Year of publication
- 2003 (4) (remove)
- Surface palatalization of polish bilabial stops : articulation and acoustics (2003)
- Bilabial stops undergoing Surface Palatalization (SP) were analyzed in an EMMA/EPG study. Articulatorily, the point of maximal palatal contact and the labial opening movement were analyzed. The acoustic analysis pertained to stop related timing and the point of the highest F2-value. Results show (i) that SP yields a higher F2 at vowel onset and a lengthened opening gesture and (ii) that morphemeinduced palatalizations are distinguished from word initial ones and sandhi-palatalizations articulatorily and acoustically by a shorter delay of palatal target position with respect to stop production; (iii) no differences are found between ‘repalatalized’ and plain segments in case of sandhi palatalization.
- Phonetic and phonological aspects of Slavic sibilant fricatives (2003)
- In this article I reanalyze sibilant inventories of Slavic languages by taking into consideration acoustic, perceptive and phonological evidence. The main goal of this study is to show that perception is an important factor which determines the shape of sibilant inventories. The improvement of perceptual contrast essentially contributes to creating new sibilant inventories by (i) changing the place of articulation of the existing phonemes (ii) merging sibilants that are perceptually very close or (iii) deleting them. It has also been shown that the symbol š traditionally used in Slavic linguistics corresponds to two sounds in the IPA systemsystem: it stands for a postalveolar sibilant (ʃ) in some Slavic languages, as e.g. Bulgarian, Czech, Slovak, some Serbian and Croatian dialects, whereas in others like Polish, Russian, Lower Sorbian it functions as a retroflex (s). This discrepancy is motivated by the fact that ʃ is not optimal in terms of maintaining sufficient perceptual contrast to other sibilants such as s and ç. If ʃ occurs together with s and sj there is a considerable perceptual distance between them but if it occurs with ç in an inventory, the distance is much smaller. Therefore, the strategy most languages follow is the change from a postalveolar to a retroflex sibilant.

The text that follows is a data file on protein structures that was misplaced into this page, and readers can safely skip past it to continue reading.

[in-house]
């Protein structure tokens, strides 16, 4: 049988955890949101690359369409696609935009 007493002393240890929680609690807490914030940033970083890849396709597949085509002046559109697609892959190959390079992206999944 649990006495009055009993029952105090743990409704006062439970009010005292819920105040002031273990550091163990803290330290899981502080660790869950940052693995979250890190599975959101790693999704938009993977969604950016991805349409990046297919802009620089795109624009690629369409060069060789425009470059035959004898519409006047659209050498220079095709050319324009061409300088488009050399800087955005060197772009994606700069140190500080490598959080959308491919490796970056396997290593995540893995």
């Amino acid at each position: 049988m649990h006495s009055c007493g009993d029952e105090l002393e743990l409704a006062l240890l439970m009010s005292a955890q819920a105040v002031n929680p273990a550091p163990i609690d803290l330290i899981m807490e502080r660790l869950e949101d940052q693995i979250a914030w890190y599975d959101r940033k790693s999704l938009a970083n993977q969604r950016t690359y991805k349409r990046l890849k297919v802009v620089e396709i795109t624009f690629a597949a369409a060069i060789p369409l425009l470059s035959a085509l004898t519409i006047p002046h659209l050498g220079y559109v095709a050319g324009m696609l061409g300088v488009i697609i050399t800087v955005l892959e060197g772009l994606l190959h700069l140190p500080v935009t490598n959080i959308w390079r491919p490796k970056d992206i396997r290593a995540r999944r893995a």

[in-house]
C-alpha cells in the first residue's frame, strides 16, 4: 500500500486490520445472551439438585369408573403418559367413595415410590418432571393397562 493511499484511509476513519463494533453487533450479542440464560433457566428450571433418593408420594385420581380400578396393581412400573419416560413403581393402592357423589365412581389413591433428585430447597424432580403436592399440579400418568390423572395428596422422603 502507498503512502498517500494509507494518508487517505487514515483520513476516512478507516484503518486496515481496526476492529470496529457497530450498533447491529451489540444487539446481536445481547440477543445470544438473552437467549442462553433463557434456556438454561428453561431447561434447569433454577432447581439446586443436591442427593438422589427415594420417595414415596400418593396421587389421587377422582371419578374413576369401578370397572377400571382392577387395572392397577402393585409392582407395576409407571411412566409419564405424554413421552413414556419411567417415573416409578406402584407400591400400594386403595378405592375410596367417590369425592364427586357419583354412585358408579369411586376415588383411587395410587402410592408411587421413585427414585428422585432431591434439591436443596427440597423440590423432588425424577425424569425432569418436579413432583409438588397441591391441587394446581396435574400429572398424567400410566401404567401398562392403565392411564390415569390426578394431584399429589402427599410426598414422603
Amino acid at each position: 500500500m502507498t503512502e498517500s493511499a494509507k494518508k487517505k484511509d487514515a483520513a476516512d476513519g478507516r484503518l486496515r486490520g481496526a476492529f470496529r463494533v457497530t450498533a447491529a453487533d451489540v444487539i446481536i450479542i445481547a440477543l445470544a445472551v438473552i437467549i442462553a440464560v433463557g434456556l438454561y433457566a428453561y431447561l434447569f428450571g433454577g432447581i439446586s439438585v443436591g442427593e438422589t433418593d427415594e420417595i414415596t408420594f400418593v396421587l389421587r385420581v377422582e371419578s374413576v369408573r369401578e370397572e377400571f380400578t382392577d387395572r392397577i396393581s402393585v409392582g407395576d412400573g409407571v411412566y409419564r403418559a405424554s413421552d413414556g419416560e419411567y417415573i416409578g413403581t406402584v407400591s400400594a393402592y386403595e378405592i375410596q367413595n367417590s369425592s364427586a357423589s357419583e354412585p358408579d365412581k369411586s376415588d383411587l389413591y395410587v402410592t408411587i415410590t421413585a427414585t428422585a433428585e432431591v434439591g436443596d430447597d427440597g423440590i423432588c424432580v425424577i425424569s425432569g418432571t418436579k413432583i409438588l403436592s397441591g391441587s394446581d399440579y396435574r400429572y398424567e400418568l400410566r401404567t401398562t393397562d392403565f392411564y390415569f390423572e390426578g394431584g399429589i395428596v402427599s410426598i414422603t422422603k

- The evolution of sibilants in Polish and Russian (2003)
- In this paper we provide an account of the historical development of Polish and Russian sibilants. The arguments provided here are of theoretical interest because they show that (i) certain allophonic rules are driven by the need to keep contrasts perceptually distinct, (ii) (unconditioned) sound changes result from needs of perceptual distinctiveness, and (iii) perceptual distinctiveness can be extended to a dass of consonants, i.e. the sibilants. The analysis is cast within Dispersion Theory by providing phonetic and typological data supporting the perceptual distinctiveness claims we make.
- Perceptual and acoustic cues of Polish coronal fricatives (2003)
- On the basis of perceptual experiments we show that alveolo-palatal fricatives and palatalized post-alveolars are two separate sounds which are distinguished not only by Polish native speakers but also by German ones. This claim is partly attested by centre of gravity measurements of the two sibilants. In this paper we revise the claim made by Halle & Stevens  and Maddieson & Ladefoged  that the Polish alveolo-palatal fricatives [˛, ¸] are palatalized postalveolars [SJ, ZJ]. On the basis of perceptual experiments we show that alveolo-palatal fricatives and palatalized post-alveolars are two separate sounds which are distinguished not only by Polish native speakers but also by German ones. This claim is partly attested by centre of gravity measurements of the two sibilants.